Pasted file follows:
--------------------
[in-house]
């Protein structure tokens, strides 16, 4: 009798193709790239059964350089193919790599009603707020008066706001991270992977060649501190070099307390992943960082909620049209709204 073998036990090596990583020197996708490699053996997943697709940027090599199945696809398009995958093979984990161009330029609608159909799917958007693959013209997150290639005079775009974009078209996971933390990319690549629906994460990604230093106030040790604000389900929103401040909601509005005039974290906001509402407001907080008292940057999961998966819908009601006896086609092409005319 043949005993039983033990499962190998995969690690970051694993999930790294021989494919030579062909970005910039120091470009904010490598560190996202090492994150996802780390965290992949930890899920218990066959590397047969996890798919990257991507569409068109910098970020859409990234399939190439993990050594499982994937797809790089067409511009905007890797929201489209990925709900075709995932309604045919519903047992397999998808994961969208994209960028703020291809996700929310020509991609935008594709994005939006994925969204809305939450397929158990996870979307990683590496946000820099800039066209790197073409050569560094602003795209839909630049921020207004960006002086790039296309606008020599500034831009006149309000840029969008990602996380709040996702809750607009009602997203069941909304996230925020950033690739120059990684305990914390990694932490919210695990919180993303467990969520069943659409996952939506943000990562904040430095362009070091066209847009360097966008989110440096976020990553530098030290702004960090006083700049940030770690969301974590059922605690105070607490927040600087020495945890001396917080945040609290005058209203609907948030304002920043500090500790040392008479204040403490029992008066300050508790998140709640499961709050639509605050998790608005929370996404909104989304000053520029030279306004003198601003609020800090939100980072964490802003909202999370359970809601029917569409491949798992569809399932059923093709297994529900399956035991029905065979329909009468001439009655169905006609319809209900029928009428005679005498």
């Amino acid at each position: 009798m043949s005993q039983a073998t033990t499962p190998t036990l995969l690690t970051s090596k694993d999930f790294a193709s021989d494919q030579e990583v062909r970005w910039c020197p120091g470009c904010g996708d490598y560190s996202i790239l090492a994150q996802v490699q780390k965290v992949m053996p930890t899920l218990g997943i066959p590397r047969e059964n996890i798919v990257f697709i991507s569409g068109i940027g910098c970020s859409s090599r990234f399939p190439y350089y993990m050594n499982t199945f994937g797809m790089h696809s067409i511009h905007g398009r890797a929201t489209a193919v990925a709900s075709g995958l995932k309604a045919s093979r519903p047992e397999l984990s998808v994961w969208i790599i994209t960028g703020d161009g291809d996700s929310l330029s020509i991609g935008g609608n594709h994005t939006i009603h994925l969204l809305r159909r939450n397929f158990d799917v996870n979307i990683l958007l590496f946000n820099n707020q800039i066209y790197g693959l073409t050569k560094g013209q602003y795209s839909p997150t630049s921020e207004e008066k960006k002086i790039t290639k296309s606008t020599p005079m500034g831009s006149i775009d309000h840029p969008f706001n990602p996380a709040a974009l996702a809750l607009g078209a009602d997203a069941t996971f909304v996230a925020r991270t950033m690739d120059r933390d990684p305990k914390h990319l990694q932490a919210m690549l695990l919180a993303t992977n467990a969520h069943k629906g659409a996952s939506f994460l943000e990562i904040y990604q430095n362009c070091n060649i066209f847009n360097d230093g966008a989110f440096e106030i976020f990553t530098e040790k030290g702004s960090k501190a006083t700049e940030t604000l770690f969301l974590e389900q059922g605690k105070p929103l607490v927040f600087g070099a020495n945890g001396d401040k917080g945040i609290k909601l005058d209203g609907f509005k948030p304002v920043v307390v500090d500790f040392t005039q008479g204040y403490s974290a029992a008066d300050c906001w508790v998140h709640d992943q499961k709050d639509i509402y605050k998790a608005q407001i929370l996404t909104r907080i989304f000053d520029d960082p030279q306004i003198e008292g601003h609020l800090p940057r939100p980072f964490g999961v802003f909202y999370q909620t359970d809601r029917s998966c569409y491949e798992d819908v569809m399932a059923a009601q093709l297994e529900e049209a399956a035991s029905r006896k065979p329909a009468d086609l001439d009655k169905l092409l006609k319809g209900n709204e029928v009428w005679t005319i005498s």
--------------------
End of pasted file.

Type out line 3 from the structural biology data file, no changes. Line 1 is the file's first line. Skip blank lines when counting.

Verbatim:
């Amino acid at each position: 009798m043949s005993q039983a073998t033990t499962p190998t036990l995969l690690t970051s090596k694993d999930f790294a193709s021989d494919q030579e990583v062909r970005w910039c020197p120091g470009c904010g996708d490598y560190s996202i790239l090492a994150q996802v490699q780390k965290v992949m053996p930890t899920l218990g997943i066959p590397r047969e059964n996890i798919v990257f697709i991507s569409g068109i940027g910098c970020s859409s090599r990234f399939p190439y350089y993990m050594n499982t199945f994937g797809m790089h696809s067409i511009h905007g398009r890797a929201t489209a193919v990925a709900s075709g995958l995932k309604a045919s093979r519903p047992e397999l984990s998808v994961w969208i790599i994209t960028g703020d161009g291809d996700s929310l330029s020509i991609g935008g609608n594709h994005t939006i009603h994925l969204l809305r159909r939450n397929f158990d799917v996870n979307i990683l958007l590496f946000n820099n707020q800039i066209y790197g693959l073409t050569k560094g013209q602003y795209s839909p997150t630049s921020e207004e008066k960006k002086i790039t290639k296309s606008t020599p005079m500034g831009s006149i775009d309000h840029p969008f706001n990602p996380a709040a974009l996702a809750l607009g078209a009602d997203a069941t996971f909304v996230a925020r991270t950033m690739d120059r933390d990684p305990k914390h990319l990694q932490a919210m690549l695990l919180a993303t992977n467990a969520h069943k629906g659409a996952s939506f994460l943000e990562i904040y990604q430095n362009c070091n060649i066209f847009n360097d230093g966008a989110f440096e106030i976020f990553t530098e040790k030290g702004s960090k501190a006083t700049e940030t604000l770690f969301l974590e389900q059922g605690k105070p929103l607490v927040f600087g070099a020495n945890g001396d401040k917080g945040i609290k909601l005058d209203g609907f509005k948030p304002v920043v307390v500090d500790f040392t005039q008479g204040y403490s974290a029992a008066d300050c906001w508790v998140h709640d992943q499961k709050d639509i509402y605050k998790a608005q407001i929370l996404t909104r907080i989304f000053d520029d960082p030279q306004i003198e008292g601003h609020l800090p940057r939100p980072f964490g999961v802003f909202y999370q909620t359970d809601r029917s998966c569409y491949e798992d819908v569809m399932a059923a009601q093709l297994e529900e049209a399956a035991s029905r006896k065979p329909a009468d086609l001439d009655k169905l092409l006609k319809g209900n709204e029928v009428w005679t005319i005498s």